INTP and ENTP are both idea people, and we both have some skills to invent new things. But ENTPs do not stop when the invention is complete. For us, an invention is not complete until it reach to all the people who needed them. That is why ENTPs are not only Inventors, there are also leaders. We focus on inventing things that benefit PEOPLE; therefore we borrow the ideas and invent new things according to PEOPLE’s need.

    Clearly, INTP are against ENTPs when it comes to inventions and popularity.

    So I might be wrong in saying Thomas Edison is the inventor but to me it seems like he is the one who designed a workable light bulb and commercialized it.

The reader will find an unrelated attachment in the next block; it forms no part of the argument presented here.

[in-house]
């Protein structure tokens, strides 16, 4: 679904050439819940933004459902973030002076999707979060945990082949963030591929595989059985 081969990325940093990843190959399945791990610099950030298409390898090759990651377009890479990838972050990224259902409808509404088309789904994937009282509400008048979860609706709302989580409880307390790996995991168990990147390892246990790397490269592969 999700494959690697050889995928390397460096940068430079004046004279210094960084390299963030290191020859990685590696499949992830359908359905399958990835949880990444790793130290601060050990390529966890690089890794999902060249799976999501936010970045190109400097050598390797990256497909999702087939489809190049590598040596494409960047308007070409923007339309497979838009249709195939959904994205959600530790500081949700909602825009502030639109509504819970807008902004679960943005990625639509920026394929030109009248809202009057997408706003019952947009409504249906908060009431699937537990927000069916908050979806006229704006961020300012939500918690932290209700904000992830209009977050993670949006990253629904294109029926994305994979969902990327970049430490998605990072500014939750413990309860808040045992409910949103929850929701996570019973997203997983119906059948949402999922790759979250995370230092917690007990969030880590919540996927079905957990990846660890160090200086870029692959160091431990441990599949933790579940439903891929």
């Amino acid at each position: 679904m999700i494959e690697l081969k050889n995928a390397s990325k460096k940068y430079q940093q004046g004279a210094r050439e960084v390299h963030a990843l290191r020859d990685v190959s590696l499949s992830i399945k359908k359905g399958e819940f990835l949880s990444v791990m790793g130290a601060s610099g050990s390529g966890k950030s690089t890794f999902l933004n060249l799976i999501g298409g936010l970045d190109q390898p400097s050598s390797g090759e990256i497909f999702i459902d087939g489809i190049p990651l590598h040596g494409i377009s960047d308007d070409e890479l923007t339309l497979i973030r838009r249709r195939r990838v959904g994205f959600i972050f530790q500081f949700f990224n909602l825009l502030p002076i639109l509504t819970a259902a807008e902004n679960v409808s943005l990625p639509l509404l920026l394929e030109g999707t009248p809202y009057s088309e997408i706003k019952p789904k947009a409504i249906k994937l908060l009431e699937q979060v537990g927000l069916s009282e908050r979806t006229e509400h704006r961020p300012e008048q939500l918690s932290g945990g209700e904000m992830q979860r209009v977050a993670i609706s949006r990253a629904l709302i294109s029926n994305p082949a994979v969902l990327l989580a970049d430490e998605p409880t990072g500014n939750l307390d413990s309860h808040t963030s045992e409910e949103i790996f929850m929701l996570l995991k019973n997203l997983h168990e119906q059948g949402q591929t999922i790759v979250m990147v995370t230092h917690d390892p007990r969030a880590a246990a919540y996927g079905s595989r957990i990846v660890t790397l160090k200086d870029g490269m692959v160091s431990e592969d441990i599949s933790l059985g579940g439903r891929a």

"Many people refer to Edison's work as the first incandescent light bulb with high resistance, a small radiating area, and a commercially and uninhibitally but still useful lifetime. In other words his application for patent was the first design suitable for use by energy companies with central generating stations." - Wikipedia
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  8. #28
    @.~*virinaĉo*~.@ Totenkindly's Avatar
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    It just depends on what standard you are using to say which is "more impressive."

    I agree that INTP types usually end up not bothering to market and advertise their achievements; ENTPs have that much going for them, at least, where they do push their ideas and work to externalize them for the benefit of others.

    In the end, Tesla might have been more ingenious/profound in his thinking, but Edison won because he played the game to get his ideas out.

    (tangent: David Bowie was SO cool as Tesla in "The Prestige!")